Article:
According to their facebook page today, a conservation group in Florida convinced Sabal Trail to steer clear of their springs. Or did they? The “written assurances” they they got from Spectra’s Andrea Grover say “preferred” and “currently”. In any case, some of Ichetucknee Alliance’s positions are just as valid in WWALS’ watersheds.
The detail maps in the General Project Description in the 15 November 2013 update to FERC by Sabal Trail Transmission reveal that the proposed path would cross the Withlacoochee River both where the river is the border of Brooks and Lowndes County and where it is the border between Hamilton and Madison County near Ellaville. In between, the pipeline would run through many wetlands near the river and through quite a few recharge zones for our drinking water source, the Floridan Aquifer. Then it crosses our downstream river, the Suwannee, into Suwannee County, Florida.
The Hillabee alternative route runs right down the middle of the WWALS watersheds, through Worth County, Turner County, Tift County, Colquitt County, Cook County, and Lowndes County in Georgia, and Hamilton County, Madison County, and Suwannee County in Florida. This puts it not only still in the Withlacoochee River watershed, but also in the Little River and Alapaha River watersheds. This route by the pipeline company Sabal Trail Transmission (owned and managed by Spectra Energy) avoids Albany but apparently goes through Tifton and Valdosta and still through Lowndes County before entering Florida in Hamilton County much like Spectra’s preferred route.
Approved by the WWALS Board 13 November 2013. PDF.
Re: Pre-filing Docket PF14-1 Sabal Trail Transmission
WWALS Watershed Coalition, Inc. opposes the proposed Sabal Trail Transmission gas pipeline that would cut a 100 foot wide gash across our Withlacoochee River and through many wetlands in south Georgia and north Florida, including recharge zones for the Floridan Aquifer that provides our drinking water.
Satilla River: Toxic Legacy in Waycross Needs Further Investigations, Cleanups, in Georgia Water Coalition’s Dirty Dozen 2013,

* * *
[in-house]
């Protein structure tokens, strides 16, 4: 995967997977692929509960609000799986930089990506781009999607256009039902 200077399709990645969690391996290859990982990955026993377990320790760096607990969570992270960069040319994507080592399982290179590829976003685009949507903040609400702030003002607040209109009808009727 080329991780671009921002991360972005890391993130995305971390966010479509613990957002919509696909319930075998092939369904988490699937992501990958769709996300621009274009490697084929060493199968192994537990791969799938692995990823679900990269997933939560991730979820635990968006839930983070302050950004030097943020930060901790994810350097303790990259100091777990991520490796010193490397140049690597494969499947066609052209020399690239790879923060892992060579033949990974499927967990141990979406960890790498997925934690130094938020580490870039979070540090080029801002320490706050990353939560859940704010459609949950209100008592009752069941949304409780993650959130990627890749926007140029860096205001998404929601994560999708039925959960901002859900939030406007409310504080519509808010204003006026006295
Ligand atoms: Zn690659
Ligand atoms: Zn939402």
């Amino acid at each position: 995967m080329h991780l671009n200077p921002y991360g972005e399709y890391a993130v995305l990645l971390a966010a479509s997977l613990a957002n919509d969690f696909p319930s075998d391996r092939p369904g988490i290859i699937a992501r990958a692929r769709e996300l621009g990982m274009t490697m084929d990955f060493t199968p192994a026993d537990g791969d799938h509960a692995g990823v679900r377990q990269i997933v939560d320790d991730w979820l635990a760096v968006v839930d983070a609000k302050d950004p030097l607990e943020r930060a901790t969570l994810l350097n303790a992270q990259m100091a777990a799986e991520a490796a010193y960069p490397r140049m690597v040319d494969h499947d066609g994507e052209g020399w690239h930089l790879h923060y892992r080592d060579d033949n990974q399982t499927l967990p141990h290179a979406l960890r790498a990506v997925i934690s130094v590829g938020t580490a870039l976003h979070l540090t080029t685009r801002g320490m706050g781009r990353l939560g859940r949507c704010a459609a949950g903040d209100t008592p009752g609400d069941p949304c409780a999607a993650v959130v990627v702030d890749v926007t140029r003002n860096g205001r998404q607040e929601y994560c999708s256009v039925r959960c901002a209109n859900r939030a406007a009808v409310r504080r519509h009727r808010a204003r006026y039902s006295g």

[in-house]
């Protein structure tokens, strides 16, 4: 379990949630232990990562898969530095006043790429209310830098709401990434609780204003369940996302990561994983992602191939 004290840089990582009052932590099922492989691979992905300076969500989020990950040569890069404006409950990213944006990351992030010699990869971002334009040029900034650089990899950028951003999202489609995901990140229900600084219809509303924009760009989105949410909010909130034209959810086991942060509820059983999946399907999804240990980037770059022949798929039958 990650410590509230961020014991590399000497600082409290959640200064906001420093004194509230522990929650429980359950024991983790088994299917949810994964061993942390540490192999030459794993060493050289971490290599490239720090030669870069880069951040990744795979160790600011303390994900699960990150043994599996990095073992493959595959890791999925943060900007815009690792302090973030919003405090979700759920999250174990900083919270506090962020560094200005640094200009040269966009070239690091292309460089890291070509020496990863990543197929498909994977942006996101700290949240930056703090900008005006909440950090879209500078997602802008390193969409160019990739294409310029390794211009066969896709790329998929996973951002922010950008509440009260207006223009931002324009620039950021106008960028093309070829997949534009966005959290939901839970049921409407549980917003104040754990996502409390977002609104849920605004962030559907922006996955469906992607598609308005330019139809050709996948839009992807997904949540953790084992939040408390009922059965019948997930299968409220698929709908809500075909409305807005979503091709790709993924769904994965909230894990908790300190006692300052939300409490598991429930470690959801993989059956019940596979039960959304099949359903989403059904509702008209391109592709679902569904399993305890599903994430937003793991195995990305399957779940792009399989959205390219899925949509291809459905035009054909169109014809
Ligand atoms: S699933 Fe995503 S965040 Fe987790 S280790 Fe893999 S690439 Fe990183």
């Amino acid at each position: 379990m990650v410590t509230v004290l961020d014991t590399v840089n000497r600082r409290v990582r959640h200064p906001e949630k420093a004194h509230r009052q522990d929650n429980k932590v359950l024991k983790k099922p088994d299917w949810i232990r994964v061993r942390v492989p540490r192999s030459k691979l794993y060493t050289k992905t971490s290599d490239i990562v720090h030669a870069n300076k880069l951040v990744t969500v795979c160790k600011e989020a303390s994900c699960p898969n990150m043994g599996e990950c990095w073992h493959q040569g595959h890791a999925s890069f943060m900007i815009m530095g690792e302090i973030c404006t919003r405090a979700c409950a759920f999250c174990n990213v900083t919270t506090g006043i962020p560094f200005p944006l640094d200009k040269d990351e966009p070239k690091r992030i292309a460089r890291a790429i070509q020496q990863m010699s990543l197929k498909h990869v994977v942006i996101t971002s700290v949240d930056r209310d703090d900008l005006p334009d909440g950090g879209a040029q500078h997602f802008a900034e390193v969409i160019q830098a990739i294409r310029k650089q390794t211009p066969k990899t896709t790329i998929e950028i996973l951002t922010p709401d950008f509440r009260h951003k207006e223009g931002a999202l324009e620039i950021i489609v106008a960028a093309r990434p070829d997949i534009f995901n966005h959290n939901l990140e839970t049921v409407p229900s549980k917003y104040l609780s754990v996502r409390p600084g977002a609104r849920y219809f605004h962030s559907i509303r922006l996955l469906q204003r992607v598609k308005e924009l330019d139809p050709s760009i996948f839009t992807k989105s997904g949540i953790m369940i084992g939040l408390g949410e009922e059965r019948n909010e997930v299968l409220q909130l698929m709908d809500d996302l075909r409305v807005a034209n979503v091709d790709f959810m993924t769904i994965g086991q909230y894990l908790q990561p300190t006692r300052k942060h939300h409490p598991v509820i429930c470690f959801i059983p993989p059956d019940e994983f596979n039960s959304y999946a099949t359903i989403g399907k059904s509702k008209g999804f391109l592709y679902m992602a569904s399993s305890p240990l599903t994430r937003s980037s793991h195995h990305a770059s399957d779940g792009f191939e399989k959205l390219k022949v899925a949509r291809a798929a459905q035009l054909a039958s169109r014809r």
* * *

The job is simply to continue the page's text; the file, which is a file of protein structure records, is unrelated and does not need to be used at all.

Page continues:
Satilla RiverToxic legacy in Waycross Needs Further Investigations, Cleanups
Lurking within Mary Street Park, a tree-lined neighborhood park in Waycross, is a silent killer—toxic pollutants from a defunct industrial wastewater treatment facility known as Seven Out Tank. Opened in 2002, the industrial waste handler operated only two years before multiple environmental violations led to the facility’s closure. Now, after Continue reading
It looks like SB 213 is being resurrected after falling in the Georgia House in March. This GEFA ASR meeting is in Newton, which is not far west of Tifton. When will they be coming for the waters of the Little River, too?
Jim West in the Albany Herald 29 March 2013, Flint River bill fails in the House, quoted Gordon Rogers, Flint Riverkeeper, and then referred to Georgia Water Coalition:
One aspect of the bill river advocates found objectionable was the concept of “stream flow augmentation,” including aquifer storage and recovery, or ASR, which Coalition officials define as “the injection of ground water into the aquifer, which would be extracted later and sent downstream.” According to the Coalition, the process could cause irreversible contamination of the aquifer.
Approved by the WWALS Board by email 17 October 2013.
WWALS Watershed Coalition, a nonprofit group working for conservation of the Withlacoochee, Willacoochee, Alapaha, and Little River Systems, supports the fossil fuel divestment request of Students Against Violating the Environment (S.A.V.E.).
In addition to the points made by S.A.V.E., WWALS would like to add that oil and gas leaks run downhill in our watersheds, fracking for natural gas pollutes groundwater, and fossil fuel energy plants use massive amounts of water that could go for agriculture or drinking. Divestment from fossil fuels by VSU by itself won’t stop leaks or end fracking or shut down coal plants. But it will send a clear signal that our regional state university is leading the shift from fossil fuels to renewable solar and wind power with efficiency and conservation.
Fracking may seem distant, but right now there is a proposed natural gas pipeline from Alabama to Florida that threatens Georgia’s environment and Georgians’ property rights. We don’t want an exploding pipeline like just happened in Oklahoma.
Perhaps like Harvard President Drew Faust some don’t want to get academic VSU involved in politics. But all our investments are political, and there’s nothing neutral about funding climate wreckage. As S.A.V.E. put it in their letter:Continue reading